honestly, is kind of funny when you're one step before (inline) assembly.
And it is usually irritating because for a lot of people, including me, it is easier to still think in scalar pointer arithmetic in the vectorized version. So, I usually create wrappers for the store and load that get
`void *`

for the memory argument which means you can pass whatever to it.

__m128i loadu_si128(void *m) { return _mm_loadu_si128((const __m128i*) m); }

Similarly, to store 4 values at a time (or 128 bits), so we can use (a wrapper version of) the intrinsic void _mm_storeu_si128 (__m128i* mem_addr, __m128i a)

Now, and using our previous `add4()`

function, we're closer to the final thing:

void sum_arrays(int *A, int *B, int *C, int len) { for (int i = 0; i < len; i += 4) { __m128i v1 = loadu_si128(&A[i]); __m128i v2 = loadu_si128(&B[i]); __m128i res = add4(v1, v2); store_si128(&C[i], res); } }

The Struggles of Vectorization

Residual Iterations

The vectorization above will do its job... most of the time. But it is not actually semantically equivalent to the original loop. It turns out that moving in bigger steps results in different behavior some of the time. Let's see why.

First of all, what if `len`

is *not* a multiple of 4 ? Imagine that it is say 5.
Then, we're going to do two iterations of *steps of 4*. The first will be correct. We'll load 4 and 4 values,
add them, store them back. But then, to have the correct behavior, we have to load only 1 and 1 values, add them and store back one value.

To account for such situations, usually the one loop becomes a two-part thing. The first part is sort of what we wrote above,
which is the vectorized version of the loop and runs as long as more than VF (where VF is the vectorization factor)
steps remain to be done. For example, for VF = 4, we would continue to execute the loop as long as there are more
than (or equal to) 4 steps to do. It would look like this (note that I don't actually use code such as `if (i >= 4) ...`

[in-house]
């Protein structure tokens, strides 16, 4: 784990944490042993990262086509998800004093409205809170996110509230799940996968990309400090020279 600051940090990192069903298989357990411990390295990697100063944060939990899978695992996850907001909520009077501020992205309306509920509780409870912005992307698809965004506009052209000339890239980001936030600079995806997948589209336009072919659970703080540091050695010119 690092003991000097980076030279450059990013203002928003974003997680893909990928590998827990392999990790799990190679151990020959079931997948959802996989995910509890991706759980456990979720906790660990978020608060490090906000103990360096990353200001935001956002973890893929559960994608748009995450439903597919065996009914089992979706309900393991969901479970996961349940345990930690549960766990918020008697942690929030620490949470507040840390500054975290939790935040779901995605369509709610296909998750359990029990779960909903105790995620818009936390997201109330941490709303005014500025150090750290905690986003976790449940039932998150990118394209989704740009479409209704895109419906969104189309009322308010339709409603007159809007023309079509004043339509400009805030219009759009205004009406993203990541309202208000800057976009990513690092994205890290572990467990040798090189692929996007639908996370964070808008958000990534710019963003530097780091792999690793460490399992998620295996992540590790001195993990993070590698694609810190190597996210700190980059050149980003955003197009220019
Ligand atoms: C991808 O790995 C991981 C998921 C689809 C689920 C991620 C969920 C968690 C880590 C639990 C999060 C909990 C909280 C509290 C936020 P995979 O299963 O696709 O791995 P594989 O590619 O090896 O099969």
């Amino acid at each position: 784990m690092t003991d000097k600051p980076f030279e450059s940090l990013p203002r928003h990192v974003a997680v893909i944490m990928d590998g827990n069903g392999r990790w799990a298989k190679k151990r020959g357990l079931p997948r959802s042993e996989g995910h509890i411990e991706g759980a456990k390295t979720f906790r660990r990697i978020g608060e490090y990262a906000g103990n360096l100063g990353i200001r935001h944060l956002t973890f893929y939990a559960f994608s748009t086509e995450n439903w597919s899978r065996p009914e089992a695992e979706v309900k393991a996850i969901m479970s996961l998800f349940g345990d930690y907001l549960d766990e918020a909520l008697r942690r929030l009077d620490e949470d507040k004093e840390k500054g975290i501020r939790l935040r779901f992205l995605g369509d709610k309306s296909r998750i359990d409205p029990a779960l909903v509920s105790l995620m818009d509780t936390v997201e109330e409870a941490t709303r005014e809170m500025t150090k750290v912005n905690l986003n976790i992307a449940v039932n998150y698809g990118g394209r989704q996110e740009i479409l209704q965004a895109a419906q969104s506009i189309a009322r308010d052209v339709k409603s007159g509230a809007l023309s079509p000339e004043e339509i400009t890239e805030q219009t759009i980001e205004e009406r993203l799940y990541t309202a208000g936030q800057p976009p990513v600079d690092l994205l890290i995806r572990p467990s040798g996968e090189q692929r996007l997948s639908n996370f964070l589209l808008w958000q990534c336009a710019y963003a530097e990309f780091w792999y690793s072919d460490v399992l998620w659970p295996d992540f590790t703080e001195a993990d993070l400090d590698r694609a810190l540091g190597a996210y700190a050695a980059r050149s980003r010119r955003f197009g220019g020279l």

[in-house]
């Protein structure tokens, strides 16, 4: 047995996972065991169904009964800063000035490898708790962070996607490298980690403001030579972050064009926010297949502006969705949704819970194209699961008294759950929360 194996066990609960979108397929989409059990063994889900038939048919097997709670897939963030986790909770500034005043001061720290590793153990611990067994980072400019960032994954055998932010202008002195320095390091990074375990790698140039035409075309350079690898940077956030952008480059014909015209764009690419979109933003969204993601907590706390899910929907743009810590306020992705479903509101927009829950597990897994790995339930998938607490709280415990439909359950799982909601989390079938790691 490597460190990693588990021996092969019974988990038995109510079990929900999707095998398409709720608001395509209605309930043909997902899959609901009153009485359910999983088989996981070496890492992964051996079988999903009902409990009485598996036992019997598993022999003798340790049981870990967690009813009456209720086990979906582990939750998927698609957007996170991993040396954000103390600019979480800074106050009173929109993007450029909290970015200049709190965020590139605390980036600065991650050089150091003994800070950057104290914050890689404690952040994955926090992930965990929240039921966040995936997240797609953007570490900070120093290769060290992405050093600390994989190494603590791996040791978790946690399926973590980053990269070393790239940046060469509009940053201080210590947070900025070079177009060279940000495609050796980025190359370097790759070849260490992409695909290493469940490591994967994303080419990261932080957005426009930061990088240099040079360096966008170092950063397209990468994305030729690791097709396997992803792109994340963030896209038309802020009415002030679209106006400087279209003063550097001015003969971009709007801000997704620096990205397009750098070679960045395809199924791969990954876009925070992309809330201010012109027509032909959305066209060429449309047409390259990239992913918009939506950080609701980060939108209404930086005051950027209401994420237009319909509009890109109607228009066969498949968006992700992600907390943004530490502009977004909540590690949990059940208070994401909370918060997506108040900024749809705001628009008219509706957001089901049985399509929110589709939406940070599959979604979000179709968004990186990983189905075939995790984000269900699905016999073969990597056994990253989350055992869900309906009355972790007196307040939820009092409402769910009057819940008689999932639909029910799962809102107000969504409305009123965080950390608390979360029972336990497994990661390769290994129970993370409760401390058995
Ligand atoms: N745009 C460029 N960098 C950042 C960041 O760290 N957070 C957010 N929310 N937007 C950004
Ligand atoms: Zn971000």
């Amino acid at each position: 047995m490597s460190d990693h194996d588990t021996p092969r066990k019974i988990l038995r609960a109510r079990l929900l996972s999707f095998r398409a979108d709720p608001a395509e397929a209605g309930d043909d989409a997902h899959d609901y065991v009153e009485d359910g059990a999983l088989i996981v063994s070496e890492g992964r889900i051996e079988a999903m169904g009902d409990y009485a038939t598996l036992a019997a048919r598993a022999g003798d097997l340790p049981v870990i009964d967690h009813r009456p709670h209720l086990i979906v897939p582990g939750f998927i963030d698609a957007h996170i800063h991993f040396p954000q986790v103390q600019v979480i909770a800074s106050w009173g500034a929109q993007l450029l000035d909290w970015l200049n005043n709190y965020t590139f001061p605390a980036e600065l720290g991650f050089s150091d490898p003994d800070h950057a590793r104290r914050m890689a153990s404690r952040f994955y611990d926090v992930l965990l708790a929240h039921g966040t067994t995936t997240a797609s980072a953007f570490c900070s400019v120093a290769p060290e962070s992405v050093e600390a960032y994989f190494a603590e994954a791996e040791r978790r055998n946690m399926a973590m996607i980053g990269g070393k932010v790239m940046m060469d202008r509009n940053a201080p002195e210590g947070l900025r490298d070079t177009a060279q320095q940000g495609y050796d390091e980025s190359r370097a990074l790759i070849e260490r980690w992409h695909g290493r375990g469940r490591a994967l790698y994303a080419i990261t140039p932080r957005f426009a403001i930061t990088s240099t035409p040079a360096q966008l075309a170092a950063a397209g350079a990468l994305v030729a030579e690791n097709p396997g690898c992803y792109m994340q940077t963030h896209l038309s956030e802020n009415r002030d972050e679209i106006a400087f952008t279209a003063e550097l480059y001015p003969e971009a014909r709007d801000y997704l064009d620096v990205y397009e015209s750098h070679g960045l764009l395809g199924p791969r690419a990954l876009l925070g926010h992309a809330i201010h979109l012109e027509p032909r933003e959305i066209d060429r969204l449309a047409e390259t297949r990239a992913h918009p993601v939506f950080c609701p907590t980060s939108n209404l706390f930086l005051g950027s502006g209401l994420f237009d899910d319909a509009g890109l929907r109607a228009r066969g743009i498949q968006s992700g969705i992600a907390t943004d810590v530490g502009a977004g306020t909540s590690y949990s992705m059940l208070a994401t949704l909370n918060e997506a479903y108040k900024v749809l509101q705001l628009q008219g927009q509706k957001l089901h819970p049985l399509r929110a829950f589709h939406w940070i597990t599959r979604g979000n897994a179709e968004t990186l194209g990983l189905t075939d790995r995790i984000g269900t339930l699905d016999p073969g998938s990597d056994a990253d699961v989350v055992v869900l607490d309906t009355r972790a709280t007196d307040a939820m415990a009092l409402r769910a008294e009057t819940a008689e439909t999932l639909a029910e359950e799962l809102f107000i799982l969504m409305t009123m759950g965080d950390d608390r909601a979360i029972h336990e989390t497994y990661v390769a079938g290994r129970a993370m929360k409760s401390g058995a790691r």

):

void sum_arrays(int *A, int *B, int *C, int len) { int end = (len % 4 == 4) ? len : len - 4; for (int i = 0; i < end; i += 4) { __m128i v1 = loadu_si128(&A[i]); __m128i v2 = loadu_si128(&B[i]); __m128i res = add4(v1, v2); store_si128(&C[i], res); } }

Another faster way to compute `end`

is to do: `len & -4`

. Notice that -4 has all the bits set except the least significant 2. Also notice that any multiple of 4 has the least significant 2 bits *unset*. This operation "crops" the 2 least-significant bits, which means that it will round down `len`

to the nearest multiple of 4. That works for any power of 2 (because any multiple of a 2^{m} power will have the last `m`

bits unset)

Now, we just need some code to handle any "remainder" iterations. Usually, this is the scalar (original) version of the loop:

void sum_arrays(int *A, int *B, int *C, int len) { int end = (len % 4 == 4) ? len : len - 4; int i = 0; for (; i < end; i += 4) { __m128i v1 = loadu_si128(&A[i]); __m128i v2 = loadu_si128(&B[i]); __m128i res = add4(v1, v2); store_si128(&C[i], res); } for (; i < len; ++i) { C[i] = A[i] + B[i]; } }

Some series of operations can be repeated and have the same result. For instance, the series